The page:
Tanks should take the Raider line of promotion, the Drill line or Combat and Ambush lines. The first will be used in the attacks on cities and work best if they have the Pinch promotion as well, the second are for cleaning up the enemy when they are weak while suffering only a little damage, and the last are good for stopping the enemy tanks and troops when they come to attack the stack. You can also have a pillager Tank which takes the Combat promotions and then gets Commando, the result is that you can launch attacks on enemy infrastructure quickly, then get out and maybe even survive.

Of course, no siege army is complete without something which can lob shells in the general direction of a city and blow stuff up. In the modern age, that job is ably done by the two artillery units. The difference between the basic artillery and the mobile artillery is that the basic artillery acts a lot like cannons and catapults; it needs to be moved slowly up to a city by infantrymen and then used to bombard during a long siege. Mobile artillery has high Strength, fast movement and the ability to deal 85% damage; it can thus be escorted by armour or not at all (but they do run risk if they are not protected, as they cannot actually kill enemy units), as it has more punch at 26; good against all infantry units on the condition that they are not fortified.

Marines, when they come, are the modern answer to Infantry and can, on lower difficulties, be used to replace the former. However, they lack the bonus against gun units except the machine-gun, which they take +50% against, and so are not so good in field warfare against Infantry or tanks, so they have two roles. The first, seeing their +50% against artillery, is to sit in cities and attack them if they come for you, but this is not very reliable as they will be matched with Infantry or tanks. The second and greater use is to go on transports to attack island cities, as they have high strength and a free amphibious promotion; and as we will see later battleships can remove the defences there. Marines are also good to defend yourself against non-gunpowder units, especially Cavalry if you have a technological lead, but not Mechanised Infantry.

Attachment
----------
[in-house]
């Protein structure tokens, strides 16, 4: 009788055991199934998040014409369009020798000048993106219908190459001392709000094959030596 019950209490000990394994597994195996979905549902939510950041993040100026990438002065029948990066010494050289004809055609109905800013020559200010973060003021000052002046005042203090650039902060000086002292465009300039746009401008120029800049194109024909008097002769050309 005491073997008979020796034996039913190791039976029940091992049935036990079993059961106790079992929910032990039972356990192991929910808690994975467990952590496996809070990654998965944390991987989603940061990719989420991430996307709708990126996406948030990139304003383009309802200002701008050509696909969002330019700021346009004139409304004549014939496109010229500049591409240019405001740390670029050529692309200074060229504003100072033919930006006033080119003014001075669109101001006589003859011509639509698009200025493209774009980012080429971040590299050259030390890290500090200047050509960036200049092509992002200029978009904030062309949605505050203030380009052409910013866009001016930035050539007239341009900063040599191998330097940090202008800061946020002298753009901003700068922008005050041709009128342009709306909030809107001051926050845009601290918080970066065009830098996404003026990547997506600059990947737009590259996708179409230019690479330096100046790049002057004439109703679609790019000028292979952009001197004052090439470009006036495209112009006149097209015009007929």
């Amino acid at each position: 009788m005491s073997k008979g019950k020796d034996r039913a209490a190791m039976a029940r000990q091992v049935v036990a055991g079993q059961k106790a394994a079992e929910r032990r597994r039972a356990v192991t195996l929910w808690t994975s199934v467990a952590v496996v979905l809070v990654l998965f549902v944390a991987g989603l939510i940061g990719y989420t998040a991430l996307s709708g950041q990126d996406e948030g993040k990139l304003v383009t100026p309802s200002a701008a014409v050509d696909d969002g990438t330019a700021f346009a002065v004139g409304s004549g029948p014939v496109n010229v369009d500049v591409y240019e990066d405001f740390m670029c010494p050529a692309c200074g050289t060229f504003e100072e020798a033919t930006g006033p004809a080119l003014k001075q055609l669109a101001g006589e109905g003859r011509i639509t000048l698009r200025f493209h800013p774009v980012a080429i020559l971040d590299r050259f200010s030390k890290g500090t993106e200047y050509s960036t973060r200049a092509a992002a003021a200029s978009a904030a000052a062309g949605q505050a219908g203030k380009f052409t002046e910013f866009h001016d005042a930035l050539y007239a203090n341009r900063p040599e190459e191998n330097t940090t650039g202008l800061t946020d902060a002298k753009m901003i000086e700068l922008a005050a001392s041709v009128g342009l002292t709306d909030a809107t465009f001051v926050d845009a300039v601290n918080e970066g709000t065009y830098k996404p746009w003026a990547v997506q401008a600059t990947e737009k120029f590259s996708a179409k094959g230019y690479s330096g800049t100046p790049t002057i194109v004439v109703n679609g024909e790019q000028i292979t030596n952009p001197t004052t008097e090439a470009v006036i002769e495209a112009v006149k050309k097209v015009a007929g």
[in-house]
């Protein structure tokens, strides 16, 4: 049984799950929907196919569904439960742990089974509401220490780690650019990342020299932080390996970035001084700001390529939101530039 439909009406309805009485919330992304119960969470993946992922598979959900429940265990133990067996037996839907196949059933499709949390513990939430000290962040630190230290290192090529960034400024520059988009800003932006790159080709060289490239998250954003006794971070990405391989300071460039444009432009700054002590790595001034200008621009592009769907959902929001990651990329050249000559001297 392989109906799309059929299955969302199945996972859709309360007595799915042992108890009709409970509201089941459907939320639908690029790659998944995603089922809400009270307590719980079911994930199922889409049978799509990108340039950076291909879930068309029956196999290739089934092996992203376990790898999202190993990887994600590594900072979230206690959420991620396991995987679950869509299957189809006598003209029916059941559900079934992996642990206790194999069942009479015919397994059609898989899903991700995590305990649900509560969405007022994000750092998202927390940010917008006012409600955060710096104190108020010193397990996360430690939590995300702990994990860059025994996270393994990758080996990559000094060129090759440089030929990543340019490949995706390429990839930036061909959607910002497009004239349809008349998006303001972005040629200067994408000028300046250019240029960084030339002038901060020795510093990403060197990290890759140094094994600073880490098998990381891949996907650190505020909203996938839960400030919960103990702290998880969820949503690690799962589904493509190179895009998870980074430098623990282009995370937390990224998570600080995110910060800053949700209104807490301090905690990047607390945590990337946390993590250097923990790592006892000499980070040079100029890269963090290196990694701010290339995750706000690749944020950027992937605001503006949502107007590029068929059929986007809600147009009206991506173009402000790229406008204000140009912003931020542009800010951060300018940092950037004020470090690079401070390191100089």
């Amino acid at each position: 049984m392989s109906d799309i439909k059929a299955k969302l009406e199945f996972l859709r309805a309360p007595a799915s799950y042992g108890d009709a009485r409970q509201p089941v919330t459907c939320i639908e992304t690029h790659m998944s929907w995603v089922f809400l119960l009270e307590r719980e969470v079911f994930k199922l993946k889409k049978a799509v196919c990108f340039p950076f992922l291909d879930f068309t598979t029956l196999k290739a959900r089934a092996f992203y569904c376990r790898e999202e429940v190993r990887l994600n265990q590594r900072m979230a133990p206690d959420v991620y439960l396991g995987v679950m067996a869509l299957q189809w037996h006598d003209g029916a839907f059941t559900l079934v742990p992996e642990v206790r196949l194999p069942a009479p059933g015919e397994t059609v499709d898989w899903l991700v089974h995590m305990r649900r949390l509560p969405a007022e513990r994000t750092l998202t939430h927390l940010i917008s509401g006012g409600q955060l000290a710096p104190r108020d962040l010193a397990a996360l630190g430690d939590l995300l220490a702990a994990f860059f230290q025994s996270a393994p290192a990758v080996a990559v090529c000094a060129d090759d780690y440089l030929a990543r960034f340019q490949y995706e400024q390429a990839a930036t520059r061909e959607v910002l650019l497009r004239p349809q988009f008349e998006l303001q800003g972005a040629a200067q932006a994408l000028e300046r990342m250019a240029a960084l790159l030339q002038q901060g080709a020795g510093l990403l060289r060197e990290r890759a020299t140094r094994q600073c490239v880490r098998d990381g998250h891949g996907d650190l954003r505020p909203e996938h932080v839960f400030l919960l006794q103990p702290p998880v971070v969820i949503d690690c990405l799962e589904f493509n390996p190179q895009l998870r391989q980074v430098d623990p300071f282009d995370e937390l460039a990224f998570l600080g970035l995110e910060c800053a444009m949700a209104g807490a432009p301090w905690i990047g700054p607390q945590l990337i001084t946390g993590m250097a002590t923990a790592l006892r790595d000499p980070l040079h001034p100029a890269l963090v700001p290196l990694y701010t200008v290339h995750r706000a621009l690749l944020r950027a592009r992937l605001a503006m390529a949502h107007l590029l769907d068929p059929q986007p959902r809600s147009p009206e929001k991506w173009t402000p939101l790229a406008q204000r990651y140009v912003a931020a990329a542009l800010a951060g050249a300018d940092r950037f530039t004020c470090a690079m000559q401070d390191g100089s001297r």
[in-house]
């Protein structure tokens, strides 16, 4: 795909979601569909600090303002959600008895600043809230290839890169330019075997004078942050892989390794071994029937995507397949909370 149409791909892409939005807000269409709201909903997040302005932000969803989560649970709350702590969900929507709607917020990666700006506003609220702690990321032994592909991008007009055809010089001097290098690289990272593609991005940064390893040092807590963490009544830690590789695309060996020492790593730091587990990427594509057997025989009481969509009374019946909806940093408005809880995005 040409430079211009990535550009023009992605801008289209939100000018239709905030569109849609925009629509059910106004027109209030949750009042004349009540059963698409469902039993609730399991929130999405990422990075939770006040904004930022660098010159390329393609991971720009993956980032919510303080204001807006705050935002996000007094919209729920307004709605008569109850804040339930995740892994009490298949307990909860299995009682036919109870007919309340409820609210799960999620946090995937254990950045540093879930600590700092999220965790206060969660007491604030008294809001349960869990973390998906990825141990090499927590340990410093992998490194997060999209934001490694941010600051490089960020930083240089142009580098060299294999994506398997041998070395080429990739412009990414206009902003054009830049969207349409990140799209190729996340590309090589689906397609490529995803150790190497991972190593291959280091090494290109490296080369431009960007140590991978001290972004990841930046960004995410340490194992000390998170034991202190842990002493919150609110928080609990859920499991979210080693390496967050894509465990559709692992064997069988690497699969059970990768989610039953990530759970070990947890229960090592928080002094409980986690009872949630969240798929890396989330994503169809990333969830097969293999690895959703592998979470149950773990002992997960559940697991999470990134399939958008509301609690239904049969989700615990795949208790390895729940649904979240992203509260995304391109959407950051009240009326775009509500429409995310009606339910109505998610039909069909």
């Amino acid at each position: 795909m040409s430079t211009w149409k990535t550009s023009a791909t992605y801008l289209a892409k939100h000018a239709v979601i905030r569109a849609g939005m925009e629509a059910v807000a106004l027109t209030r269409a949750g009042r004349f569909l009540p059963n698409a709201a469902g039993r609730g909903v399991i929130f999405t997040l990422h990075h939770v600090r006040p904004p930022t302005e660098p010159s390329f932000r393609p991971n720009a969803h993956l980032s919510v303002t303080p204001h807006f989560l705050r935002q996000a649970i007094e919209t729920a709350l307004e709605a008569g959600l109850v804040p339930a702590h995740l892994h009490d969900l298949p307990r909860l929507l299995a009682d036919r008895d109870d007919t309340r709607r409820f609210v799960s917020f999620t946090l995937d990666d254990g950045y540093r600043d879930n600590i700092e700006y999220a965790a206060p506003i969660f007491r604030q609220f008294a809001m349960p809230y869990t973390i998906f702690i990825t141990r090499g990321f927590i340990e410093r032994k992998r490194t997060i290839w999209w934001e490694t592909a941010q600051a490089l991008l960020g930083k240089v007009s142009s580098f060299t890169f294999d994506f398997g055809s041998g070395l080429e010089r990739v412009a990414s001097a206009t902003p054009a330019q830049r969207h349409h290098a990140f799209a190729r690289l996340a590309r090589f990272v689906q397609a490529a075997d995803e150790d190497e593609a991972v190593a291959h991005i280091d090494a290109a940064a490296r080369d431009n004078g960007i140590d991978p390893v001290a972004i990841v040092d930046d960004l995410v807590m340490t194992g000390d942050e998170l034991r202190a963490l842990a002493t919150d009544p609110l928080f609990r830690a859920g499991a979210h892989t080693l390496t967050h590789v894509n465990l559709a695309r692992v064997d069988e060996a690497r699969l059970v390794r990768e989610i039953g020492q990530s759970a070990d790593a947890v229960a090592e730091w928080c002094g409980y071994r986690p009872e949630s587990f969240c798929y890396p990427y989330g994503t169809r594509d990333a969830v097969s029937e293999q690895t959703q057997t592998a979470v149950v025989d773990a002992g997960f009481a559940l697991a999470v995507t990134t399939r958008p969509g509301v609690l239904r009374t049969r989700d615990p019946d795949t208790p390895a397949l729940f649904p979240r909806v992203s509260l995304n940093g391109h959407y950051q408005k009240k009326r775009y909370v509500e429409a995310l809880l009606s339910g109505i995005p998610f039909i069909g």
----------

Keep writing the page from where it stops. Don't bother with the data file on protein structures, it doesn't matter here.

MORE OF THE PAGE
The Paratrooper is the best ambush unit in the game; it has the ability to parachute jump three tiles into the enemy, which they will be totally unable to deal with. As such, they should be used like real-world paratroopers in a commando capacity to attack supply lines and vulnerable positions. Their other use is the jump from your own cities to newly captured cities that are nearby; getting a garrison into enemy territory fast.

Gunships are the upgrade for Cavalry and the only helicopter unit in the game; meaning that they cannot go on the sea and do not use roads and rail, but ignore penalties to move into terrain. They can work like cavalry and knights in ages past; moving quickly and providing heavy firepower to ground units. One useful thing that should be mentioned is that they excel in the art of chasing down tanks; with high movement and a bonus against armour, tanks provide fair game. The fact that they are unable to take cities cements their role as support units as opposed to line-of-battle fighters. They should watch out for SAM infantry, who get a substantial bonus against them. They have the other uses of Flanking Artillery and Mobile Artillery, being great at ambushing units then running away and being excellent pillagers. With the Blitz promotion they are frighteningly powerful; being able to attack four or five (if you gave a Great General to an old Cavalry unit) times a turn; so they can plough through weak units at will.

SAM units are support troops. They need to be used to accompany stacks – infantry with siege stacks, Mobile SAM with Tanks; and to ward off the hail of bombs that you will get from the defending Air Force. They are also stout enough to be used as battle-units, but you may consider them too valuable to risk in action. They are good where you cannot get Carriers or land-based aircraft, but since planes can reach almost 100% interception chance they are better if you can get them.

By now, you should have no shortage of good land officers from your past campaigns, and they should be used carefully. If you have given them to your mobile units, you will have a very powerful gunship arm which can be useful; but you need to keep some ground units around to ensure that you can actually capture cities. The best units to give Great Generals to are armour, as they are fast and will end up doing a lot of the ‘donkey work’ in your armies, but very strong infantry units are good as well, or maybe the main capital guard unit.

If you want medics, I suggest using explorers as they are 2 moves, get free promotions, and with a Great General can reach Medic III. This lets them go along with stacks (though they should never be used alone) and heal them ably while their low strength keeps them from being chosen to fight if the stack comes under fire. They provide very useful help when being bombarded and at siege lines. The only weakness that they have is not being able to get Woodsman III, so you may want to get an older unit with a Great General, Medic III and Woodsman III and refrain from using it in action when the odds are not >99.9%; because they need to be at least Level 6.